In late December 2006 or early January 2007, Kontogiannis boasted to Mr. Michael that he (Kontogiannis) had a “a common bond” with one of the prosecutors, Assistant United
States Attorney (“AUSA”) Phillip Halpern. Kontogiannis explained that AUSA Halpern used to live in New York and that Kontogiannis had been a neighbor and “good friend” of AUSA Halpern’s uncle “for years.” According to Kontogiannis, his daughter, Annette Apergis, had done a “big favor” for AUSA Halpern’s uncle, and that that would help Kontogiannis “get things done.”
Of course, this bragging could go both ways. Kontogiannis was almost certainly in negotiations for a plea deal by the time he told Michael about this tie. So Kontogiannis may have told Michael for any number of reasons--either to help Michael attack the charges (as he is now doing). Or to distract attention from other facts of Kontogiannis' plea deal.
Kontogiannis' MO--and It's Potential Impact
As I suggested, I think the real purpose of the filling is to make available--to us--additional details about Kontogiannis' crimes. The filing describes Kontogiannis' typical mortgage fraud, ascribing that knowledge to the government's own investigation. But remember--Michael worked with Kontogiannis in his mortgage business, so much of this description probably reflects Michael's own knowledge. This, then, is a legally proper means to have Michael expose the extent of Kontogiannis' crimes.
Kontogiannis would have a loan application prepared in the name of a putative home purchaser, sometimes with the knowledge of the person (who might be paid a fee) and sometimes without the person’s knowledge, for a property that Kontogiannis either had developed or had planned to develop. Fraudulent paperwork would be prepared related to, for example, income, assets, or appraisal. (Kontogiannis presumably would pay a kickback to the individual preparing these documents.) Applications would then otherwise be submitted for approval to various financial institutions in accordance with normal industry practices.2 At closing, all title documentation (such as the mortgage and note, the uniform settlement statement (HUD-1 form), title-insurance paperwork, and affidavits pertaining to the purchaser’s identity and intent of occupancy) would be fraudulently executed by a loan officer controlled by Kontogiannis. The settlement agent, using money that had been forwarded by the lender and placed in escrow, would issue checks to cover mortgage taxes, transfer taxes, recording fees, title insurance, and lender fees, as well as the net proceeds (the balance of the loan money), all of which (with the exception, sometimes, of lender fees) would go to Kontogiannis-controlled entities, including companies ostensibly owned by one of Kontogiannis’s daughters and controlled by Kontogiannis. The mortgage and note, however, would never be recorded, the taxes never paid, and title insurance never purchased. Instead, the funds that had been disbursed for these purposes would eventually be steered to another company ostensibly owned by one of Kontogiannis’s daughters but controlled by Kontogiannis.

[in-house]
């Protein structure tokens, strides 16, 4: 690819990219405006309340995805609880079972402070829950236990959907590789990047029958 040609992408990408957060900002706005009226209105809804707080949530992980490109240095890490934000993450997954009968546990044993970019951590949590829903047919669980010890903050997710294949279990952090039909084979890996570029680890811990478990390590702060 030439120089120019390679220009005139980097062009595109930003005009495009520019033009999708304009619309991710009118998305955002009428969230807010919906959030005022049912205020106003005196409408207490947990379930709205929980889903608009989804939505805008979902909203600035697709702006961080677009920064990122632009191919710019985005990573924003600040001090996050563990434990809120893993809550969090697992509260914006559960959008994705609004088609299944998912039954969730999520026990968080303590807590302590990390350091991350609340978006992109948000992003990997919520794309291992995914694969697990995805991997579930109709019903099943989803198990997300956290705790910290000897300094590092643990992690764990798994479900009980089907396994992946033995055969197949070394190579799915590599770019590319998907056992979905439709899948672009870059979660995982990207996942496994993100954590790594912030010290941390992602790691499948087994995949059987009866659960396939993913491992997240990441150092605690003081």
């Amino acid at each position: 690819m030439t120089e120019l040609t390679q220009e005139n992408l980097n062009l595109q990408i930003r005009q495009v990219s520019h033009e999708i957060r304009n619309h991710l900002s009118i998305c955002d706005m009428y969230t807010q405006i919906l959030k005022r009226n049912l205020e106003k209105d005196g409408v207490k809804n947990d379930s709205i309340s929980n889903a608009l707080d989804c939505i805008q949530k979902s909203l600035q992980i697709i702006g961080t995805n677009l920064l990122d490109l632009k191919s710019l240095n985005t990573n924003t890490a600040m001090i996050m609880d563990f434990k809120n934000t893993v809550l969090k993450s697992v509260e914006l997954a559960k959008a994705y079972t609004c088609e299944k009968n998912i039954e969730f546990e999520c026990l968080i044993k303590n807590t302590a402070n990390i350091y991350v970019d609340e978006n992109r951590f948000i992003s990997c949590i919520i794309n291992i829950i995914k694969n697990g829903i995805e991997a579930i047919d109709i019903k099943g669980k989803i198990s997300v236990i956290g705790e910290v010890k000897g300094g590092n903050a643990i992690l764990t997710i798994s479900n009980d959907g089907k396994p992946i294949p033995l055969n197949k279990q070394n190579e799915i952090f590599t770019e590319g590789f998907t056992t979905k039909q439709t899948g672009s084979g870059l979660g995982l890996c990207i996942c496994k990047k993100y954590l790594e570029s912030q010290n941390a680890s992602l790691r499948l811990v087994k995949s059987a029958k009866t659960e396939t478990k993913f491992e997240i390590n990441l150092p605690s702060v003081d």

The filing goes on to describe the potential scope of this fraud:
- Kontogiannis may have written $50,000,000 in bad mortgages for which there is no collateral and no recourse through insurance
- Kontogiannis should owe $900,000 in taxes
Kontogiannis' Real Story
I suspect it'll be hard to prove the entire prosecution team acted improperly here. Of note, the government clearly disclosed the financial records tied to the sale of the house.
But perhaps, in addition to making Kontogiannis an otherwise worthless witness against Michael (and Foggo and Wilkes--Kontogiannis' cooperation also netted Foggo and Wilkes additional charges tied to their scheme to set up an air service to be used on extraordinary renditions), Michael's legal team is trying to smoke out the other reasons why Kontogiannis was not indicted. After all, if the government has any hope of making Kontogiannis a usable witness, they're going to have to provide some real explanation for why Kontogiannis wasn't charged for his extensive fraud.
Update: Oh, this is enticing. What I quoted above was just one paragraph of Michael's affidavit describing his conversation with Kontogiannis about his ties to Halpern's uncle. Here's the second paragraph:
The information set forth in paragraph 2 above is not the entire contents of the conversation I had with Kontogiannis that day. I have only set forth those portions of the conversations relevant to the motions being filed by my attorneys today.
Shorter Michael: I've got a couple of more surprises in store, if this prosecution goes forward. But I'm not going to tell you about them.